Sugar Ants

Camponotus species

Sugar ants cannot sting, but the larger species can deliver a painful bite with their powerful jaws. Sugar ants cannot sting, but the larger species can deliver a painful bite with their powerful jaws. Household Sugar Ant, Camponotus humilior The Household Sugar Ant, Camponotus humilior, commonly nests inside wall cavities and ceiling spaces in south-eastern Queensland. Golden-tailed Sugar Ant The Golden-tailed Sugar Ant is active during the day. It resembles a number of species of spiny ants but lacks spines on the mesosoma. The Banded Sugar Ant The Banded Sugar Ant is orange with a black head. The gaster is also black but usually has an orange band at the front.

Most species of sugar ants are generalist scavengers and predators but also collect sugary nectar, plant secretions and honeydew from sap-sucking insects, hence their common name, sugar ants. Sugar ants cannot sting but spray formic acid from a small circular hole (the acidopore) at the tip of the gaster. Large workers of some species can deliver a painful bite with their powerful jaws.

Some species of sugar ants forage only at night, others during the day and some are active at all times.

There are more than one hundred Australian species of sugar ants and they can be among some of the commonest ants.

Most species of sugar ants nest in the soil but some nest in rotten logs on the ground. A few are specialised nesters in hollow twigs and branches on trees. Many of these tree-nesting species are dimorphic and have major workers with large cylindrical heads that are used to plug the small, circular entrances to the nest.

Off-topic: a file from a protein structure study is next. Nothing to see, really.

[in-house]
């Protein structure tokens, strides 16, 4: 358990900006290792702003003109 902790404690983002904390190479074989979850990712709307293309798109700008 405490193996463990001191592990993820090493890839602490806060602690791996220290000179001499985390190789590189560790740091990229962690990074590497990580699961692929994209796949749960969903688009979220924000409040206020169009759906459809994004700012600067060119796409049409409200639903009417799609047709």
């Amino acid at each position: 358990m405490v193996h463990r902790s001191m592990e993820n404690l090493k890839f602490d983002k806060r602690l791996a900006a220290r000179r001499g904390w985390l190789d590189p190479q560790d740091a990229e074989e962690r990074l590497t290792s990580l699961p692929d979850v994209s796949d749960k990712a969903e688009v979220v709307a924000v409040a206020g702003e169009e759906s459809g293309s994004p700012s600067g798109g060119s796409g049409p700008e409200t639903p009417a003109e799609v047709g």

Different species of sugar ant vary dramatically in size and shape. Workers range from 2.5 to 18 mm long. Most species are polymorphic with the workers in a nest varying in size.


The biggest workers have much larger heads compared to the smallest workers. Some species are dimorphic with just two sizes of workers; small minors and large majors.The waist has a single segment and he upper surfaces of the mesosoma and petiole never have spines or teeth. Almost all species of Camponotus lack a metapleural gland and are missing an opening just above the base of the hind leg. This first segment of the gaster is short and covers less than half its length.

The Household Sugar Ant, Camponotus humilior (length 5-8 mm) commonly nests inside houses in wall cavities or ceiling spaces in south-east Queensland. The workers are nocturnal and are often found wandering inside houses at night. Outdoors this species nests in rotten wood on the ground or in cavities or dead branches in trees.

The Golden-tailed Sugar Ant, Camponotus aeneopilosus (length 5-9 mm), is common in open forests and woodlands in eastern mainland Australia. It nests in the soil, usually under rocks and logs.


The workers are active during the day and are black with a thick covering of golden hairs on the top of the gaster.

The Banded Sugar Ant, Camponotus consobrinus (length 7-12 mm), is widely distributed in open forest, woodlands and grasslands in south-eastern Australia. It is common in urban areas in south-east Queensland. It nests in the soil, often under rocks and logs but sometimes with nest entrances in the open ground.


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